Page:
Friday, October 06, 2006

Georgie & Company, Part 4

To the left are my gravediggers, whose appearance in GEORGIE'S WISH that makes me smile every time I see it. Originally, Grandpa's resurrection was to be a big solo number, with no witnesses. But as I kept thinking about what sort of transition I was gonna use from the cemetary to the street-crossing scene, the idea came up to use these guys as a cutaway. I like the contrast of Grandpa's dramatic entrance with the quiet, incredulous "WTF?" look on the guys' faces...a throwback to VALLEY OF GWOMBI humor where characters say the most when they say nothing.

The short gravedigger was built over an old stop-motion model that I picked up really cheap on eBay. I think he was constructed for a TV commercial but never completed or filmed. He had no head or hands, has an aluminum wire armature, and the body was covered in rapidly dry-rotting foam rubber. I decided to recycle him since he wasn't much to look at, gave him a head, hands, and some new duds, and cast him as the driver in DREDD MANOR that takes Adam Wellsbrook to his doom. He will have a larger role as DM progresses, if he hasn't been recycled into a hundred other things by then.

The tall chap is "mini-Steve", built to complement "mini-Gary" from the previous post. Steve Eliot is real-Gary's co-host on FOR THE BOYS, their outrageously politically- incorrect talk show. Since the animation for that show was never done, mini-Steve, like mini-Gary, was just hanging around here unfinished, waiting for something to come along to give his life some meaning. I'm really glad I had him for this, as I think these two guys make an awesome visual pair:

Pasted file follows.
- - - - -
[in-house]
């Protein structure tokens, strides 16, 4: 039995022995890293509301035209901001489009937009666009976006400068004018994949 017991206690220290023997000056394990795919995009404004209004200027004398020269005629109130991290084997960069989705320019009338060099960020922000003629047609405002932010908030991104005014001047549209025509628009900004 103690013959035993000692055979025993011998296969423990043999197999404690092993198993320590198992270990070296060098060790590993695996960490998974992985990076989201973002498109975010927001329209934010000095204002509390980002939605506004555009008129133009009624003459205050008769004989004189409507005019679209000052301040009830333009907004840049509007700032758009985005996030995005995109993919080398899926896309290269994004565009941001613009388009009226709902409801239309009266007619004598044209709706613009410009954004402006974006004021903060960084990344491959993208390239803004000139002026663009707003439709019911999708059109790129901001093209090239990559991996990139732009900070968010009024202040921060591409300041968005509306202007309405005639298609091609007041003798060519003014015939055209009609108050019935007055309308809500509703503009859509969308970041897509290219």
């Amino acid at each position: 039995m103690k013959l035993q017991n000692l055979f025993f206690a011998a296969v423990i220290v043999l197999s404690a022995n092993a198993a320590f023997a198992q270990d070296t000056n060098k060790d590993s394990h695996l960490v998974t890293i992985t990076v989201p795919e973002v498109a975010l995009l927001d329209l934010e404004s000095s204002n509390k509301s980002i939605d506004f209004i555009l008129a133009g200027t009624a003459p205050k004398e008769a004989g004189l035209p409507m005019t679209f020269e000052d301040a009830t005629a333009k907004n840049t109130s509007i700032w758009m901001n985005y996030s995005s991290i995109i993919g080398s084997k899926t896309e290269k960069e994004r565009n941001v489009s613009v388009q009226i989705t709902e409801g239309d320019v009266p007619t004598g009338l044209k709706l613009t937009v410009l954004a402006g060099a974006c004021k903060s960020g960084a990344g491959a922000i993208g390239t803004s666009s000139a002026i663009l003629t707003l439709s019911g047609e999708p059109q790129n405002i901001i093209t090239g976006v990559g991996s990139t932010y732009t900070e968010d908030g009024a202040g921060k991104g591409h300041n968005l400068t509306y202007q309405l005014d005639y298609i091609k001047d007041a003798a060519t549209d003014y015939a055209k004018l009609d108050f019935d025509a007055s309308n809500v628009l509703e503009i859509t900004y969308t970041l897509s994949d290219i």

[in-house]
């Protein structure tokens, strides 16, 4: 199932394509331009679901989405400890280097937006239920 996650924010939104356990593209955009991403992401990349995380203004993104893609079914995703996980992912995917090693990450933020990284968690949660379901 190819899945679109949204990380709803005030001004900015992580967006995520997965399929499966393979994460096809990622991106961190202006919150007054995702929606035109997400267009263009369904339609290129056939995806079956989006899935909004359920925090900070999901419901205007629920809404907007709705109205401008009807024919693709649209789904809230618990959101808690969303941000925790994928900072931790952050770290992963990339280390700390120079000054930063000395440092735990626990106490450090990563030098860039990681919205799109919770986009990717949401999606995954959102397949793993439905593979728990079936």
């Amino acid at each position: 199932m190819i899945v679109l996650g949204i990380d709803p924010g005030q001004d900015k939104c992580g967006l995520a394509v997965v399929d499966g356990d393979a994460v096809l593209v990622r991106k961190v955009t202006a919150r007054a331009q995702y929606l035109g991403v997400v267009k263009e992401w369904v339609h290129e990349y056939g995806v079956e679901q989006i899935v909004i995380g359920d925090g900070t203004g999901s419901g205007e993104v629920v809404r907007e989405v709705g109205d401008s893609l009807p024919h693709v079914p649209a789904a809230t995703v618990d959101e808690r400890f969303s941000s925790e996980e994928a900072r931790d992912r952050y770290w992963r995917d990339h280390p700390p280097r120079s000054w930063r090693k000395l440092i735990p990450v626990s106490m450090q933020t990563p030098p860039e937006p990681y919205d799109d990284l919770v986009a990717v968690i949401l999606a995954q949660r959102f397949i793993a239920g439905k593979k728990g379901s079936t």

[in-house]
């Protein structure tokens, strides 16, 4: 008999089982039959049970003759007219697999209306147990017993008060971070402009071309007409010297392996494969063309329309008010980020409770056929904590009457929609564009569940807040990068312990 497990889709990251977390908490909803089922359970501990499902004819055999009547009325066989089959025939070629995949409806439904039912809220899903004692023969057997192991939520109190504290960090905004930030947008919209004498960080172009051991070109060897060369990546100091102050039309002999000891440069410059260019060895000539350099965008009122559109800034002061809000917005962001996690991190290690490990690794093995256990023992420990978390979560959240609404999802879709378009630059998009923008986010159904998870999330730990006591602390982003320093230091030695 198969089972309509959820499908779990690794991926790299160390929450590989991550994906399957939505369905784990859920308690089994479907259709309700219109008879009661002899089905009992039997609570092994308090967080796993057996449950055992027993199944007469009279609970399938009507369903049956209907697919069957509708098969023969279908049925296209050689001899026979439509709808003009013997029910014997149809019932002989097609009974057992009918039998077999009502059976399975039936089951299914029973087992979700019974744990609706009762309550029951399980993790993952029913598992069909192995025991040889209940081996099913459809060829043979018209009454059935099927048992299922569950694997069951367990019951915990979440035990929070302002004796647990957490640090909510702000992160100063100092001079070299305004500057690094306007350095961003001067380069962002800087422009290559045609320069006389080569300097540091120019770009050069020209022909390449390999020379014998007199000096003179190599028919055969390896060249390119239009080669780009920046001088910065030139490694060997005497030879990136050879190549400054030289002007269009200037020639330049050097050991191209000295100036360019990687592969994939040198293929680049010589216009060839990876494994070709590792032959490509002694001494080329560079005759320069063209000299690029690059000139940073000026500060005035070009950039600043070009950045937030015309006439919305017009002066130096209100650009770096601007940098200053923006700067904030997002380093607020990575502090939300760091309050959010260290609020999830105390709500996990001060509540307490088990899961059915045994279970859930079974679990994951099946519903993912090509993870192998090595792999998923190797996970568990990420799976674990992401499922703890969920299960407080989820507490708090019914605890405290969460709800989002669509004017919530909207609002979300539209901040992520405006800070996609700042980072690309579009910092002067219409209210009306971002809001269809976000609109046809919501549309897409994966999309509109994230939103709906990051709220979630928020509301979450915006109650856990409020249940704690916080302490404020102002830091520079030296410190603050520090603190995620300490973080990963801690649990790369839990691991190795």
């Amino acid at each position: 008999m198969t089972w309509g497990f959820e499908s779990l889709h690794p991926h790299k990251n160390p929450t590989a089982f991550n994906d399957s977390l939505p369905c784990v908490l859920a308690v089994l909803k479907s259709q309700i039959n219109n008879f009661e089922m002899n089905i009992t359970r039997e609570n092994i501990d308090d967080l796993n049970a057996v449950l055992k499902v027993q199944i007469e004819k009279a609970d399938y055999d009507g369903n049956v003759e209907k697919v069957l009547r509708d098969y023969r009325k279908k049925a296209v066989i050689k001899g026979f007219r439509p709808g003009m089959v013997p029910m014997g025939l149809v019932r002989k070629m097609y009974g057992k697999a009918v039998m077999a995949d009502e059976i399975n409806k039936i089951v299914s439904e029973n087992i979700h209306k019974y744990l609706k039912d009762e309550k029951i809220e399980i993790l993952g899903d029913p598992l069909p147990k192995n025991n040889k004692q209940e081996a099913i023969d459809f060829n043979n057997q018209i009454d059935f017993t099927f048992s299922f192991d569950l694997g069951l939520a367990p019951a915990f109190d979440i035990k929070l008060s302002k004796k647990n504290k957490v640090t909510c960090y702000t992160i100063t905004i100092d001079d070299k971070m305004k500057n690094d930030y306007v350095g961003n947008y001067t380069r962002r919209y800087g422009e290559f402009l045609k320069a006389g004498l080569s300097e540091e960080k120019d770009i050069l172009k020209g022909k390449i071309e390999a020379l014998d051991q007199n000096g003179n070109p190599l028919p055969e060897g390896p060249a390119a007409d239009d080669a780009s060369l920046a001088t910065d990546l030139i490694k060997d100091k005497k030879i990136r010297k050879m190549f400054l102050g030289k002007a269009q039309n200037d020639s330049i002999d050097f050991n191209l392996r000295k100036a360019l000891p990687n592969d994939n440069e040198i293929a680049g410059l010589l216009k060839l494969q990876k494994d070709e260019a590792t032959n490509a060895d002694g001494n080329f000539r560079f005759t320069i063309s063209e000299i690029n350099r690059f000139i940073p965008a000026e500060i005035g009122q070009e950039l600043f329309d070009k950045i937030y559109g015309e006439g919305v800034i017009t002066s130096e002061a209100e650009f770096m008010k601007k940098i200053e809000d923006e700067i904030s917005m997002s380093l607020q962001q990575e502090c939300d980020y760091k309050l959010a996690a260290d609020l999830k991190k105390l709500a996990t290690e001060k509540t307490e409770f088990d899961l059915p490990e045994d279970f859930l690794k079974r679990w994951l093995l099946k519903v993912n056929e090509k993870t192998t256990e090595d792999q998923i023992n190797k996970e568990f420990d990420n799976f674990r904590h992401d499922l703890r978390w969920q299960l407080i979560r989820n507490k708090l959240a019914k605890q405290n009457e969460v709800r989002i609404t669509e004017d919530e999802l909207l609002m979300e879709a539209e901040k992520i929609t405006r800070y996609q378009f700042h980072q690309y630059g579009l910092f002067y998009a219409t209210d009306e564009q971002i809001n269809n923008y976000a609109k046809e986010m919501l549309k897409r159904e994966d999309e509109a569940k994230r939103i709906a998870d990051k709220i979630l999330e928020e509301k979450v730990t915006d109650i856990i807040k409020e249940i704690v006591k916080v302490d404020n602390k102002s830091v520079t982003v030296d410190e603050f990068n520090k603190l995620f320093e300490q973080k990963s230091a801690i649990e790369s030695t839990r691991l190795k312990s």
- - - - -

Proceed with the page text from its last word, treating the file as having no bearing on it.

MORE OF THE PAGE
3 Comments:

Blogger Darkstrider said...

Awesome! I especially like the little glimpse behind the scenes about your way of constructing the movie... a transition between two different parts of the film.

3:48 AM  
Blogger Michael Granberry said...

Cutaways are vital for stuff like that! It can be kind of a pain to shoot them because (speaking for myself) I like to do only as much animating as absolutely necessary to tell the story, so there's not a lot of wasted shots. I think live-action filmmakers have one up on us in that regard...they can point and shoot film all day, and have lots of stuff to cut away to...

7:27 PM  
Blogger dissertation writing said...

It is simply wonderful to have your blog post especially a glimpse of the movie that you have given to all of us is a delight to see. I hope that it turns out to be great movie.

4:00 AM  

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